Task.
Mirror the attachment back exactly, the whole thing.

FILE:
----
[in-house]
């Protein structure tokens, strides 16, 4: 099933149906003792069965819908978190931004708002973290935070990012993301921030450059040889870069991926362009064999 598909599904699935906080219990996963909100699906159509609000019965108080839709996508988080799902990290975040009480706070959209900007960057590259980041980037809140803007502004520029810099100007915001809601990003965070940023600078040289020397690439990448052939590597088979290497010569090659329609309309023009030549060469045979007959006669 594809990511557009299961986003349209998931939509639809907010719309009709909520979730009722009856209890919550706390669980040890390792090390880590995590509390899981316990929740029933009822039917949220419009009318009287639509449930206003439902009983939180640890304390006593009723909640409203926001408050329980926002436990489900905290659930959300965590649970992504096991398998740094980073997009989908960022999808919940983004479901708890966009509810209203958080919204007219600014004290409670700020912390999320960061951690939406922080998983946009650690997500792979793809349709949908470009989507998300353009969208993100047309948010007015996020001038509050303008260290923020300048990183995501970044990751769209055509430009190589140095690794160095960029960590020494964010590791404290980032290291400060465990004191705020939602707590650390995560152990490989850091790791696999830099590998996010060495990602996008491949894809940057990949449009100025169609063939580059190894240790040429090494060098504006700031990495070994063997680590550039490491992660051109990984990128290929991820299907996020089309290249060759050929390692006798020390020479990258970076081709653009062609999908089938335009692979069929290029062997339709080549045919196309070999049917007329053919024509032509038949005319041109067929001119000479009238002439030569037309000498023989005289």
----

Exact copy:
[in-house]
């Protein structure tokens, strides 16, 4: 099933149906003792069965819908978190931004708002973290935070990012993301921030450059040889870069991926362009064999 598909599904699935906080219990996963909100699906159509609000019965108080839709996508988080799902990290975040009480706070959209900007960057590259980041980037809140803007502004520029810099100007915001809601990003965070940023600078040289020397690439990448052939590597088979290497010569090659329609309309023009030549060469045979007959006669 594809990511557009299961986003349209998931939509639809907010719309009709909520979730009722009856209890919550706390669980040890390792090390880590995590509390899981316990929740029933009822039917949220419009009318009287639509449930206003439902009983939180640890304390006593009723909640409203926001408050329980926002436990489900905290659930959300965590649970992504096991398998740094980073997009989908960022999808919940983004479901708890966009509810209203958080919204007219600014004290409670700020912390999320960061951690939406922080998983946009650690997500792979793809349709949908470009989507998300353009969208993100047309948010007015996020001038509050303008260290923020300048990183995501970044990751769209055509430009190589140095690794160095960029960590020494964010590791404290980032290291400060465990004191705020939602707590650390995560152990490989850091790791696999830099590998996010060495990602996008491949894809940057990949449009100025169609063939580059190894240790040429090494060098504006700031990495070994063997680590550039490491992660051109990984990128290929991820299907996020089309290249060759050929390692006798020390020479990258970076081709653009062609999908089938335009692979069929290029062997339709080549045919196309070999049917007329053919024509032509038949005319041109067929001119000479009238002439030569037309000498023989005289």